Many women nowadays lead active careers and lives well into the final months of their pregnancy. This could mean heading to a business meeting or even a social gathering (masked up, of course) and needing to look your best. But before you reach for those heels, think about what it could mean for your feet.
There are a lot of myths concerning the health risk of high heels during pregnancy, but the truth is they’re not going to magically harm you. However, there are three factors that make it riskier to wear high heels (or really any non-supportive shoe) while pregnant.
Center of Gravity
Whether you keep a healthy diet and exercise regimen during pregnancy or not, there is an object forming inside you and it has volume and weight. Therefore, you will inevitably get larger and heavier, which changes your center of gravity. Pregnancy pulls you forward and results in extra pressure on the knees and balls of the feet. High heels will also shift your center of gravity forward, compounding the problem. If you insist on high heels, choose something very low that offers support.
Remember that center of gravity thing we just talked about? Not only does that tilt women forward, adding pressure to their feet with every step, but it also makes them unstable, which can lead to a nasty fall. Technically, this can happen to anyone wearing high heels at any time. But if you’re pregnant, a fall could mean serious complications for both mother and baby. It’s best to just go with a flat and supportive shoe that keeps you firmly planted on the ground.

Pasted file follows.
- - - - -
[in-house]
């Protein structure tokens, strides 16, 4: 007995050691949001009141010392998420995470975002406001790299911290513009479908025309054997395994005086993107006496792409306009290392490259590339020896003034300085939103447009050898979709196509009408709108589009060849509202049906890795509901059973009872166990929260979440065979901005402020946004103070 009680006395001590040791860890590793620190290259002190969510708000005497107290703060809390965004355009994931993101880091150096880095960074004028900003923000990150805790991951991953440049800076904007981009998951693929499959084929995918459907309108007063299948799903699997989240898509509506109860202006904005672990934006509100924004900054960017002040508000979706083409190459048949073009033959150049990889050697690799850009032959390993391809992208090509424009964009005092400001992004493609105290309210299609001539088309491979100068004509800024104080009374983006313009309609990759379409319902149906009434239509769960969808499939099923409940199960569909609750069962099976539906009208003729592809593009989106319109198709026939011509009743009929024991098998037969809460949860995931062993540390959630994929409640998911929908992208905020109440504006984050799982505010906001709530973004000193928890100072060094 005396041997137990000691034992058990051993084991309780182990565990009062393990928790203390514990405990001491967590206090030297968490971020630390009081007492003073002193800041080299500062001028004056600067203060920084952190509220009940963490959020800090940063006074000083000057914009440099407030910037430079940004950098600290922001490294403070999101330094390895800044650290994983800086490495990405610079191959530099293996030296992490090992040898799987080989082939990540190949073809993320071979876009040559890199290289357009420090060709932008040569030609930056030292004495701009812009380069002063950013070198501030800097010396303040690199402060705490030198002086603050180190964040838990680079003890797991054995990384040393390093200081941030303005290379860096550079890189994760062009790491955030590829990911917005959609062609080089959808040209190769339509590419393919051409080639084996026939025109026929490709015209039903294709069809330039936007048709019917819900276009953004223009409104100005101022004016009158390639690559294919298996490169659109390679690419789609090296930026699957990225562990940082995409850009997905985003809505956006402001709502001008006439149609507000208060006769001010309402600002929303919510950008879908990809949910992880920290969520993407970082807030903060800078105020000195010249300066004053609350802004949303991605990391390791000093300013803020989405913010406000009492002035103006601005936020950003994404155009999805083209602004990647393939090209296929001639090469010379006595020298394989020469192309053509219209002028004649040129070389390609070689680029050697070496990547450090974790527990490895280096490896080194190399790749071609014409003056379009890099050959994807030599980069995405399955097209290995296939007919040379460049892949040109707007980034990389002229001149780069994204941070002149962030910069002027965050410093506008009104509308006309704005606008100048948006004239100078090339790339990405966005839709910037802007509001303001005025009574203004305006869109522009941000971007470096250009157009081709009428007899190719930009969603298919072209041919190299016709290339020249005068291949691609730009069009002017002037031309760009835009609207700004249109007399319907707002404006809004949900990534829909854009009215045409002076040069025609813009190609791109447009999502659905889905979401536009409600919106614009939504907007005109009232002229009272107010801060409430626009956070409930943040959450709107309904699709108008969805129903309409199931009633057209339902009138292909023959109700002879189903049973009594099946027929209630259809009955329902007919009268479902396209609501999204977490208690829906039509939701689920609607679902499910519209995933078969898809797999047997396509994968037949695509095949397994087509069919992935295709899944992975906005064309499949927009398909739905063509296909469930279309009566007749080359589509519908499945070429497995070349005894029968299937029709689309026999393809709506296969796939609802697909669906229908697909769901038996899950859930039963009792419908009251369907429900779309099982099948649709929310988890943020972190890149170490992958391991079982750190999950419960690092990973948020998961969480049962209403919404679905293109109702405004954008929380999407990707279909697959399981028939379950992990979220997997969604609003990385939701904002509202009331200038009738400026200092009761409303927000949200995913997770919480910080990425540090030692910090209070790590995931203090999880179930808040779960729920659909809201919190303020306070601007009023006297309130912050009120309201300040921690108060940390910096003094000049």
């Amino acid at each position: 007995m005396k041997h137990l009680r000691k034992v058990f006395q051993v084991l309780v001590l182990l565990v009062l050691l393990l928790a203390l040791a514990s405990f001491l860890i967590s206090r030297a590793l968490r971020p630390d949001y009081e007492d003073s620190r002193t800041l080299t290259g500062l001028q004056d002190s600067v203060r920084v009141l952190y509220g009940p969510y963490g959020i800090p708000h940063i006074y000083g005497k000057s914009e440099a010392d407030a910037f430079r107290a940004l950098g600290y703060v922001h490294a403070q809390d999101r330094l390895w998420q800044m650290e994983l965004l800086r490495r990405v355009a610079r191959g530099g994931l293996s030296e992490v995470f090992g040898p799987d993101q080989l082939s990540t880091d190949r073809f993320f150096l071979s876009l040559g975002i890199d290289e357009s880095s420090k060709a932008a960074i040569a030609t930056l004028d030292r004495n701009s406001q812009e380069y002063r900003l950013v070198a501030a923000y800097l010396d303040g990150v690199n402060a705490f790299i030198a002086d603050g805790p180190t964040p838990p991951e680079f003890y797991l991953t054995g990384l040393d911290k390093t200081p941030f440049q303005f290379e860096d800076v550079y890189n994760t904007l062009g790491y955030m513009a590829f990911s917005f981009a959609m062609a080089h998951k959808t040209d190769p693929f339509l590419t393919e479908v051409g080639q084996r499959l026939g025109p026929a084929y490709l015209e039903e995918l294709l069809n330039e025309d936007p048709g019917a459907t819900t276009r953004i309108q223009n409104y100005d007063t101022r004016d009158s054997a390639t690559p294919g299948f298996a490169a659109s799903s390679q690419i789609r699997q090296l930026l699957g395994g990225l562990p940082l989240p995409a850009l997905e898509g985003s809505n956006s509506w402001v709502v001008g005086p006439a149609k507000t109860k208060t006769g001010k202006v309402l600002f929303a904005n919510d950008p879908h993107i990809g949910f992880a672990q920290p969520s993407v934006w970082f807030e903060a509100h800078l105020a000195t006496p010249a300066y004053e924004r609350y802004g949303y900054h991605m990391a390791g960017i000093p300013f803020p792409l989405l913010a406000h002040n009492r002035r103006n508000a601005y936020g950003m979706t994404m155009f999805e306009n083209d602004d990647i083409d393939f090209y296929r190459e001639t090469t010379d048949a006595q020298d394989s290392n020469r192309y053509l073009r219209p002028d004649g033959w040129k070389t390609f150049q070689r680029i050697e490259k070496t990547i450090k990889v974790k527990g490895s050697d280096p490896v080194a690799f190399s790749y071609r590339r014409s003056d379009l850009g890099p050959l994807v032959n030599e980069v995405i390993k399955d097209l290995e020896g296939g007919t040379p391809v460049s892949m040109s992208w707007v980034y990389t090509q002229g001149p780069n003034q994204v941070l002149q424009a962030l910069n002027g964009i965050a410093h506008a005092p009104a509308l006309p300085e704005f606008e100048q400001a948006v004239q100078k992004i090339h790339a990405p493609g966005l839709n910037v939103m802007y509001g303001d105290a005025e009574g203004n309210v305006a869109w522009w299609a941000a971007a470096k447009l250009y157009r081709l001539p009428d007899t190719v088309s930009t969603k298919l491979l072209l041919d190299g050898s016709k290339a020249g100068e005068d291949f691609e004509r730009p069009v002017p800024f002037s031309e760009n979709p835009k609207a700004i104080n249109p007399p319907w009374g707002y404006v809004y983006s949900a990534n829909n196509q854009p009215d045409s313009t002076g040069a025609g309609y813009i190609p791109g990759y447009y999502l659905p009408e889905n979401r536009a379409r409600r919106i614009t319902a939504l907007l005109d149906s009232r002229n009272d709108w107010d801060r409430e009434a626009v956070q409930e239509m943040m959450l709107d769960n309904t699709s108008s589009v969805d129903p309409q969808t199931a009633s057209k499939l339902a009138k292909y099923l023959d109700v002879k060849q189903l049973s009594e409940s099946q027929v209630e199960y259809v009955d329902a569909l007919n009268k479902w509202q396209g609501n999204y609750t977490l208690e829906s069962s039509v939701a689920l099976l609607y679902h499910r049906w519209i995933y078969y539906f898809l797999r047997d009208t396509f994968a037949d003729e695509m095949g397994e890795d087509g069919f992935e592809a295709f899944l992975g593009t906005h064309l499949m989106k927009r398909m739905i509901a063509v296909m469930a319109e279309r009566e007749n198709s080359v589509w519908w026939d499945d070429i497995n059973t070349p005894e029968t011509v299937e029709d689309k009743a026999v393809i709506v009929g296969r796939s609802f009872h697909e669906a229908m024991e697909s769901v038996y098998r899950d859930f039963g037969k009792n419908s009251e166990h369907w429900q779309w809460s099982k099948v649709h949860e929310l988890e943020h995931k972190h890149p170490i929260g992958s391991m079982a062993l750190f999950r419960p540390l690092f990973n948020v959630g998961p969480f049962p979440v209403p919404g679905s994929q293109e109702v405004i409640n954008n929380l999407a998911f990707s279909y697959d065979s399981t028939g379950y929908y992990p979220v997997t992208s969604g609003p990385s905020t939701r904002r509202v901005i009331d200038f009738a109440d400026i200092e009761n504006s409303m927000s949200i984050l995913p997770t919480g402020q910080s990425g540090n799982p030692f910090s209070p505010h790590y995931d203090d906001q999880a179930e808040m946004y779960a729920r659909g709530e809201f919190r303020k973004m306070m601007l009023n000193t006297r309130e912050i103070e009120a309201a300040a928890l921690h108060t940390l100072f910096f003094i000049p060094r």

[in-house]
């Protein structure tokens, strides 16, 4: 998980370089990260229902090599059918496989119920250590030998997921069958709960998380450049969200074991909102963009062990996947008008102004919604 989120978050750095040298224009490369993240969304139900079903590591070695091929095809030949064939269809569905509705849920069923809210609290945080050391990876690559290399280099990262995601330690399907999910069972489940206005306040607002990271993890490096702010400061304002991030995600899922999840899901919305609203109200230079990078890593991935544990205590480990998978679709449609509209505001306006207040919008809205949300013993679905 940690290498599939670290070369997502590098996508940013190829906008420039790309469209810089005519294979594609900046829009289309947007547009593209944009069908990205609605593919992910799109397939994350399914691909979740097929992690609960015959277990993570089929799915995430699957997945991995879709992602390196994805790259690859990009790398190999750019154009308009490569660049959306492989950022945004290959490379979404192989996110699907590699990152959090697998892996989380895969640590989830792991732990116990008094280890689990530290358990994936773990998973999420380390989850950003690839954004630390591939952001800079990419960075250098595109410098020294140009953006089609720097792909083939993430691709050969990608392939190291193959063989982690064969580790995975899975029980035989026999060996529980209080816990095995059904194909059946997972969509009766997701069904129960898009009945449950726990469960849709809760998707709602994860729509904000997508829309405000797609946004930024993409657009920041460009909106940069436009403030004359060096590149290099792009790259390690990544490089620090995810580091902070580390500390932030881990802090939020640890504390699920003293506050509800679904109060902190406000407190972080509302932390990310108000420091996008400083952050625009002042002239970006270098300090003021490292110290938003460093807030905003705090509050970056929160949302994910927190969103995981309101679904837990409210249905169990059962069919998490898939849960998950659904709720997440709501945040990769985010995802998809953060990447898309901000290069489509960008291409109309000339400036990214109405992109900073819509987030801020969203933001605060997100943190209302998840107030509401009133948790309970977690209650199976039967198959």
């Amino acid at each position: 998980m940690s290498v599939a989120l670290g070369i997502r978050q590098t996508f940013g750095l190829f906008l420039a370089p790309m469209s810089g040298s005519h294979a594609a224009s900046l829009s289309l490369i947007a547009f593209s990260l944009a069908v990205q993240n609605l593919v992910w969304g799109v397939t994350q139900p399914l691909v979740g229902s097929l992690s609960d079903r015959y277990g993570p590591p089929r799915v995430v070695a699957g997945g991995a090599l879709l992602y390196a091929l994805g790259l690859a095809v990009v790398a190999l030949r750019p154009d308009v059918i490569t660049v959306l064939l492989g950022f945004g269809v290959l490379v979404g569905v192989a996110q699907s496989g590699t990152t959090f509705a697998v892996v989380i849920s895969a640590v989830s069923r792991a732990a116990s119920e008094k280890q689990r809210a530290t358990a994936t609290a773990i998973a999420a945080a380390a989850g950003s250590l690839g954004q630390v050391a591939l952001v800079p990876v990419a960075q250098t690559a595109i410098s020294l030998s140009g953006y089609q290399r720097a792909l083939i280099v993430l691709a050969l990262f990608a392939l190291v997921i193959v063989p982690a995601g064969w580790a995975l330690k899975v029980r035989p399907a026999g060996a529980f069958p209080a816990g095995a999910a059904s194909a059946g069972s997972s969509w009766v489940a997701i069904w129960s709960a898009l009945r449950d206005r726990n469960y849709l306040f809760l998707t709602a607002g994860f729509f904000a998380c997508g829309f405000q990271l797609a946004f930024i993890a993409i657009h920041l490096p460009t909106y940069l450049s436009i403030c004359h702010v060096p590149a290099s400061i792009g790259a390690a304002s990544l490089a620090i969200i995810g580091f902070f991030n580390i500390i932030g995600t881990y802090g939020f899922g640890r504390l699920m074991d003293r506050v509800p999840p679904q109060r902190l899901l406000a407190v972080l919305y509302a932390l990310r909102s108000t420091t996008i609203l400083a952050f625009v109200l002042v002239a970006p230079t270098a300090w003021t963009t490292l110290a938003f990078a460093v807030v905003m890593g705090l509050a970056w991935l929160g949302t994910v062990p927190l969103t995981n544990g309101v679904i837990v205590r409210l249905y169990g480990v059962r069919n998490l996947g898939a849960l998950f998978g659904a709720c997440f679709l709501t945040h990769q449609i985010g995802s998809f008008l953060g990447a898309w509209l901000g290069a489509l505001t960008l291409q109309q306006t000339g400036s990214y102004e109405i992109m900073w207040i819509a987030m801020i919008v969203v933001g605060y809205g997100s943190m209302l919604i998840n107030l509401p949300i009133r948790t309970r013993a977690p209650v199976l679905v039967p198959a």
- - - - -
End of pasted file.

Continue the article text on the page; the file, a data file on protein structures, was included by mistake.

Strength & Flexibility
Lots of fun things happen to your leg muscles when you’re pregnant. Cramps are a common symptom of muscle fatigue due to increased body weight. Hormones released during pregnancy will also loosen the muscles and ligaments in the foot. So, when we use our foot muscles too much with no support (like when we wear high heels), permanent changes to the foot can occur. Wear tennis shoes with velcro or slip-on shoes with arch support. If you must wear heels, do so for short periods of time and raise your feet afterward to reduce swelling.
Seven out of ten pregnant women report foot and ankle problems during pregnancy. Why create another reason for your feet to hurt? While high heels are not the enemy, they should be avoided as much as possible during pregnancy to protect the health of everyone involved. After all, your feet need support so they can keep up with your kids for years to come.Leave a reply